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Developers are planning modern residential and shopping development. (Philip Cheung)
Developers are planning modern residential and shopping development. (Philip Cheung)

Development

New Humbertown mall would be a rebirth Add to ...

Let’s not insult the residents of Humber Valley Village by calling them NIMBYs. Let’s not dismiss them as the blinkered defenders of a wealthy enclave either.

Their Etobicoke neighbourhood is a gem. With its well-tended houses, winding streets and spreading maples, it is a classic mature suburb. At this time of year, with the fruit trees in flower and the leaves coming out, it feels like paradise. No wonder they want to defend their “village within a city.” All the same, their fight against the redevelopment of the Humbertown Shopping Centre is way off base.

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Humbertown is a 1950s plaza of the old school – stores and a big parking lot. A developer wants to rebuild it along modern lines, putting most of the parking underground and building residential blocks, townhouses and spruced-up shopping space on top.

Incensed neighbours say the development is “too big, too dense, too tall” for their stable low-rise neighbourhood. They argue that adding more than 600 residential units to the area will clog local streets like adjacent Royal York Road with car traffic.

At a community council meeting on Thursday afternoon, one resident said the project would unleash “chaos” on an area of “trees and peace, birds, nice people, safety.” Another said that if children from the project won’t fit in local schools and have to be bused elsewhere, they might face bullying and psychological trauma. Another said, “I despise underground parking.” Still another said that if the project goes ahead, buildings of “monstrous proportions” would soon be popping up all over Toronto.

Mayor Rob Ford showed up to add his two cents. “It’s not downtown, it’s Etobicoke,” he told reporters, while taking a break to stick Rob Ford Mayor magnets on car doors. “It’s ridiculous. There’s nothing wrong with Humbertown.”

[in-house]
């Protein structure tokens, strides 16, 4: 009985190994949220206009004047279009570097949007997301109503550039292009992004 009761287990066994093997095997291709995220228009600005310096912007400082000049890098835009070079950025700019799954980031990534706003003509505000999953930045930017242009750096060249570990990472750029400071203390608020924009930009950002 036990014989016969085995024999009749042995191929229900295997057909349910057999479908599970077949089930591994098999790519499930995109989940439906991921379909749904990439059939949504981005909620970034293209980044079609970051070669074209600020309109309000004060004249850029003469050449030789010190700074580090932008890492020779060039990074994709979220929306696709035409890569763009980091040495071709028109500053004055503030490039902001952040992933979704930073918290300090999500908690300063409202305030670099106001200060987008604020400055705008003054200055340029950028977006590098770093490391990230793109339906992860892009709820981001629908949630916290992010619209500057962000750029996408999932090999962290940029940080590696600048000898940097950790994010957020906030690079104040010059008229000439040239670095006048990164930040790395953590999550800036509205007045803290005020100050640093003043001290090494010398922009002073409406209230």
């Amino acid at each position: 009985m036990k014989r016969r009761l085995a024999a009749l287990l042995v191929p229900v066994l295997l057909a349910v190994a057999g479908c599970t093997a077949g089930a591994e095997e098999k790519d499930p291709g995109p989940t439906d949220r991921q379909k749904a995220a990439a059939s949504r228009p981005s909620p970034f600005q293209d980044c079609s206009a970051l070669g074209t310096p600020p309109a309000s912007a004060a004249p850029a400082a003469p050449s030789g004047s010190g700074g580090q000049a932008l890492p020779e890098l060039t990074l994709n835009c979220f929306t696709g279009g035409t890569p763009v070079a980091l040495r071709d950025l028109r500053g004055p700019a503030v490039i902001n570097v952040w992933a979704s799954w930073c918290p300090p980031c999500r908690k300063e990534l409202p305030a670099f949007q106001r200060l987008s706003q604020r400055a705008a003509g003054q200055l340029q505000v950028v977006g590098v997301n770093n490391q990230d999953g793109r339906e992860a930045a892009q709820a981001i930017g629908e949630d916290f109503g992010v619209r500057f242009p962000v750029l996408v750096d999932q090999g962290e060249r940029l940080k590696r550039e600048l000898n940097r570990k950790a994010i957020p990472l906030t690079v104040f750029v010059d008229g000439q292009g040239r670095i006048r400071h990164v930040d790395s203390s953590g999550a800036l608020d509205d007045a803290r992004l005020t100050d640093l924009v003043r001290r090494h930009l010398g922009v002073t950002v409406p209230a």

The ferocity of the campaign seems all out of proportion with the modest scale of the proposal. After initial protests last year, the developer has twice revised its plans, reducing the number of residential buildings to three from five, the number of residential units to 604 from 682 and the height of the tallest building to 12 storeys from 21. The buildings are to be surrounded by green space instead of blank asphalt, with four parks and squares that will fill 17 per cent of the site. It will have 230 trees, up from 165 at present.

An independently reviewed study showed that, with planned road improvements, the project should have little impact on traffic. A design review panel voted unanimously for the developer’s latest plan, which revises the design to lend the buildings a modernist look.

A report by City of Toronto planners gives the project a firm thumbs-up. It notes that a 17-storey building already stands right across the street from Humbertown, and two others, one 10 storeys and one 14 storeys, are just down the road.

“The proposed height, density and built form are appropriate and the design reflects a continuation of the modernist approach for these lands,” the report says. “The development makes efficient use of land and existing infrastructure and provides additional landscaping and open spaces.”

Oh, and one other thing. In return for the right to rebuild Humbertown, the owner is to contribute $2.5-million to install public art and help fix up the local park and arena.

If the residents could put aside their anger for a moment, they would see that, far from wrecking their lovely neighbourhood, the project will enhance it, replacing a dumpy mall and a grey parking lot with a handsome, mixed-use village within a village. They might also see that, far from opening the floodgates to out-of-control development in the suburbs, it shows how modest redevelopment of underused spaces can increase density without destroying livability.

Toronto needs to accommodate hundreds of thousands of new residents in the coming decades. It won’t do to house them in sprawling new subdivisions. Provincial policy forbids it in any case. We can’t shove them all into downtown high-rises either. It makes perfect sense to find space in the suburbs, making them a little denser and a lot easier to serve with transit. Old malls like Humbertown are ideal for this kind of suburban infill.

A new beginning for Humbertown doesn’t mean the end of Humber Valley Village. It will live on, leafy and sheltered, long into the future. Its devoted residents will see to that.

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